As we approach summer, we are bombarded with the message that we need to prepare for swimsuit season by losing weight and emerging from our "winter bodies."
This message has never been a quiet one, and it has been ingrained in us since puberty (or even earlier for some). Canadians spend billions of dollars each year on diet programs, supplements, books — all to help us shed the pounds as soon as possible so we can achieve our "bikini bodies."
We have also been told that if we lose weight, we will be healthier. But is this the full truth? Is this message really a healthy one?
May 6 is International No Diet Day (INDD), and the National Eating Disorder Information Centre is encouraging Canadians to "break free of dieting with alternatives that will help lead to a healthier outlook and relationship with food and with oneself."
To celebrate INDD here in Toronto, Steff Ivory Conover, a plus-size model, performer and former Miss Canada Plus, has brought together "The Succulent Six:" a group of diverse, inspiring and courageous women. They are challenging what a healthy lifestyle truly is, by focusing on "health at every size (HAES)," and raising awareness about the health risks associated with yo-yo dieting.
At the event — which will be held May 6 at 401 Richmond Street, Suite 350 — they will be leading a conversation about how we can find peace with our bodies as they are. They aim to end fat phobia, size bias, body policing and weight discrimination; "to stop the brow beating, fat shaming and self deprecation that women (and men) face day in and day out."
The Succulent Six are challenging us to "stop the food fight" with a day free from dieting; to shoot the censors, cast off the constraints and let it all go for just one day. Because "if we can start with one day free from body policing, maybe, just maybe, we can secure the other 364."
In their own words, "They are big. They are strong. They are beautiful. And they are PROUD of who they are." They invite you to feel the same.
I had a chance to speak with Conover (a.k.a. Cupcake Charlie), founder of "The Succulent Six: Stop The Food Fight," about the importance of INDD, The Succulent Six, and her personal journey toward self-love and acceptance.
AM: Why is International No Diet Day important to you?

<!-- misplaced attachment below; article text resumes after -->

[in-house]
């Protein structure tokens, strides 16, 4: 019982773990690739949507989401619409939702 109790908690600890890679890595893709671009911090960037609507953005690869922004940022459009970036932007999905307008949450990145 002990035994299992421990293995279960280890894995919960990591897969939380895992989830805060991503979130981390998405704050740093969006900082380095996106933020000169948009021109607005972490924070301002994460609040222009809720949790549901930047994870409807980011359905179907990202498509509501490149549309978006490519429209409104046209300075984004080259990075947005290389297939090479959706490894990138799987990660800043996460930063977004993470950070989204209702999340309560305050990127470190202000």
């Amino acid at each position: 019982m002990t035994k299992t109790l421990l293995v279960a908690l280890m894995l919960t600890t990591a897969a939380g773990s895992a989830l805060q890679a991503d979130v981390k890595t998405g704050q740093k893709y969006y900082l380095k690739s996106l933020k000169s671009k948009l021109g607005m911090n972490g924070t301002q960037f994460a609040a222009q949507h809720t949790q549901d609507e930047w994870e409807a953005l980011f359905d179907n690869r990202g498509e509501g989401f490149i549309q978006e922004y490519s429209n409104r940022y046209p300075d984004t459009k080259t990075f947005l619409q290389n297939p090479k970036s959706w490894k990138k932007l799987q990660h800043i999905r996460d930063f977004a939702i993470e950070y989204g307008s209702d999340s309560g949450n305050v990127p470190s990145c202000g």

SC: No Diet Day is incredibly important to me, as it is a day free from body policing, where individuals can celebrate the skin they're in now, and love themselves as they are.
AM: How do you define health?
SC: The dictionary defines health as "the state of being free from illness or injury," while Wikipedia defines it as "the level of functional or metabolic efficiency of a living organism." For humans, it is the ability for individuals or communities to adapt and self-manage when facing physical, mental or social challenges. I like to define it much the same way.
Health does not necessarily have a look or a size — your internal organs, bodily functions and mental health can be in perfect working order, even if you are plus size, the same way your body could be in poor health even if it appears to fit the media's image of health, by being slim or of a smaller body type/frame.
AM: Have you battled with dieting in the past?
SC: I went on my first diet at eight years of age — desperate to whittle my 5 foot frame down to the smaller sizes I'd see on my gymnastic teammates. By 12, I was yo-yoing through Weight Watchers weigh-ins, being celebrated in front of weekly "support groups" when my weight dropped a pound or two, and chastised if it remained the same or if I gained any weight back.
I was an incredibly active child, a competitive gymnast, on the soccer team, an avid skier, equestrian, swimmer and regularly engaged in extracurricular sports and activities with friends. But coming from a father who is 6' 5" and Nordic, I was just built bigger than other kids. By my teens I was yo-yo dieting, trying fad after fad and eventually falling down the slippery slope of bulimia. My depression coloured much of this, leading to self-harm and contemplation of suicide, all before I even reached 20.
AM: Why is The Succulent Six: Stop The Food Fight so important to you?
SC: As a youth, I was often bullied for my weight or my size. The media, and my community at large, taught me to hate my body just because I was different — because I was bigger or heavier than other kids, and didn't fit into the "ideal" body type.
I was systematically taught that I was less than, simply because I was more than; by coaches, teachers, classmates, colleagues, boyfriends, girlfriends and the like. Learning that I was "different," that my body was "fat" or "ugly" or "sloppy" or that I was less of a person because of this. That I didn't deserve to feel beautiful, to feel sexy, to feel worthy, or respected or appreciated or understood or even comfortable in my own skin.
I spent years carefully learning how to point out all of my flaws, all of the points where I was not enough. And it's taken years to crawl back, to slowly but surely get to a place where I love myself, and love my body, like the wonderful, fluid, unique and special human that I am. I started this project, because I want to stop the war on our bodies. Every body is beautiful.
Meet the rest of The Succulent Six in the slideshow below:
Every woman, with no exceptions, deserves to feel comfortable in her own body, and to believe that the world is made just as much for her as the next person. That's why with "My Curves Have No Bounds," we're going to get real and talk about our bodies, what we put on them, and how we feel about everything in between. We want to break down the barriers and outdated notions that plus-size women encounter everyday. So check back every other week for more from "My Curves Have No Bounds," by Amanda Montgomery of Latest Wrinkle.
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